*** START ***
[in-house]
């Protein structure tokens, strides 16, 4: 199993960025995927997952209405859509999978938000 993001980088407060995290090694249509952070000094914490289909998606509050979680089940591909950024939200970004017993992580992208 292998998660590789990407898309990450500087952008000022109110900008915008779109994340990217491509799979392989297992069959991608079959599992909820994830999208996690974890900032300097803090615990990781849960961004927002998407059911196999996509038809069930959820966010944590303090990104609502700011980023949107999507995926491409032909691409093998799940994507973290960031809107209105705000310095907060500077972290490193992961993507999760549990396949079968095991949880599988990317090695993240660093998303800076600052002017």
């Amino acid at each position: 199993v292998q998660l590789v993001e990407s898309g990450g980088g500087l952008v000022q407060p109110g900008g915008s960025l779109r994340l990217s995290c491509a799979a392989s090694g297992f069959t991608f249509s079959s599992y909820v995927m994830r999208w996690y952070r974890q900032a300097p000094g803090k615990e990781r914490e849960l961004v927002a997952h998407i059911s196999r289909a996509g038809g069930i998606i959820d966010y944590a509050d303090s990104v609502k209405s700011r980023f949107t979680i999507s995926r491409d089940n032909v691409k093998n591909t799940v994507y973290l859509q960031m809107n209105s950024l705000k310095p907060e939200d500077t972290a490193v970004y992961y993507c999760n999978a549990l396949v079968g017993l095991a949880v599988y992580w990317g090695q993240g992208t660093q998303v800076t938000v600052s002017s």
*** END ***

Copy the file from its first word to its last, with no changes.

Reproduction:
[in-house]
């Protein structure tokens, strides 16, 4: 199993960025995927997952209405859509999978938000 993001980088407060995290090694249509952070000094914490289909998606509050979680089940591909950024939200970004017993992580992208 292998998660590789990407898309990450500087952008000022109110900008915008779109994340990217491509799979392989297992069959991608079959599992909820994830999208996690974890900032300097803090615990990781849960961004927002998407059911196999996509038809069930959820966010944590303090990104609502700011980023949107999507995926491409032909691409093998799940994507973290960031809107209105705000310095907060500077972290490193992961993507999760549990396949079968095991949880599988990317090695993240660093998303800076600052002017």
């Amino acid at each position: 199993v292998q998660l590789v993001e990407s898309g990450g980088g500087l952008v000022q407060p109110g900008g915008s960025l779109r994340l990217s995290c491509a799979a392989s090694g297992f069959t991608f249509s079959s599992y909820v995927m994830r999208w996690y952070r974890q900032a300097p000094g803090k615990e990781r914490e849960l961004v927002a997952h998407i059911s196999r289909a996509g038809g069930i998606i959820d966010y944590a509050d303090s990104v609502k209405s700011r980023f949107t979680i999507s995926r491409d089940n032909v691409k093998n591909t799940v994507y973290l859509q960031m809107n209105s950024l705000k310095p907060e939200d500077t972290a490193v970004y992961y993507c999760n999978a549990l396949v079968g017993l095991a949880v599988y992580w990317g090695q993240g992208t660093q998303v800076t938000v600052s002017s």